[ISN] Linux Security Week - December 27th 2004

InfoSec News isn at c4i.org
Wed Dec 29 01:32:39 EST 2004

|  LinuxSecurity.com                         Weekly Newsletter        |
|  December 27th, 2004                        Volume 5, Number 51n    |
|                                                                     |
|  Editorial Team:  Dave Wreski             dave at linuxsecurity.com    |
|                   Benjamin D. Thomas      ben at linuxsecurity.com     |

Thank you for reading the LinuxSecurity.com weekly security newsletter.
The purpose of this document is to provide our readers with a quick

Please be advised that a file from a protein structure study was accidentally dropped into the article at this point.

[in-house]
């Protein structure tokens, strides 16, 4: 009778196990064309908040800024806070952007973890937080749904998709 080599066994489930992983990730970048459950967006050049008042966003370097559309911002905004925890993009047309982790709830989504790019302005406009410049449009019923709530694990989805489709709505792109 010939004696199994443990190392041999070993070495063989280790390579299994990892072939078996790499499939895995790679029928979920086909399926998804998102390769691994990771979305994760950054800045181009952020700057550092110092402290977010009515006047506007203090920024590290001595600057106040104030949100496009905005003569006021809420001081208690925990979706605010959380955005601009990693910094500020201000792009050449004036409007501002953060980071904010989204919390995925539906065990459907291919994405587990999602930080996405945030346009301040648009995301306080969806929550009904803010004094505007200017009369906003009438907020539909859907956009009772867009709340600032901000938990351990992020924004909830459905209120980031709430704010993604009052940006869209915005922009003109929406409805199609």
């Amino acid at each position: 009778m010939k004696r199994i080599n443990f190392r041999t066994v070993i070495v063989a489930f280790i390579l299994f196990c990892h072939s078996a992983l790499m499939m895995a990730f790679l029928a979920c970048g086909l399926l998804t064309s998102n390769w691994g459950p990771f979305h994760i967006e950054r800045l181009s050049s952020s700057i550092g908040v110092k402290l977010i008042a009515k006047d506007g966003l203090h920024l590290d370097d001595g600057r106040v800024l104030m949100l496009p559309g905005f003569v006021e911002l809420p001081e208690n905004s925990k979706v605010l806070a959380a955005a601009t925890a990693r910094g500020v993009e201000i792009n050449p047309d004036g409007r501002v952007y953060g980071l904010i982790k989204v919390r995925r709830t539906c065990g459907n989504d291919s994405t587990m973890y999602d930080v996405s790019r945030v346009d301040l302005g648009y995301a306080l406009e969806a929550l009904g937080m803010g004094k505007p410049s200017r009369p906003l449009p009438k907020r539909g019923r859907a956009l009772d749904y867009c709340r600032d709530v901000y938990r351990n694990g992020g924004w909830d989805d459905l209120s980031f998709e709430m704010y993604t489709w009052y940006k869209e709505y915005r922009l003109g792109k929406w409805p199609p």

summary of each week's most relevant Linux security headlines.

This week, perhaps the most interesting articles include "Survivor's
Guide to 2005: Security," "Security Starts from the Inside Out,"
" and "Linux lasting longer against Net attacks."


>> Internet Productivity Suite: Open Source Security <<

Trust Internet Productivity Suite's open source architecture to give
you the best security and productivity applications  available.
Collaborating with thousands of developers, Guardian Digital security
engineers implement the most technologically advanced ideas and
methods into their design.



Happy Holidays!  This week, advisories were released for
cscope,htget, a2ps, ethereal, xzgv, debmake, xcdroast, udev,
cups, postgresql, namazu, pam, samba, glibc, krb5, php,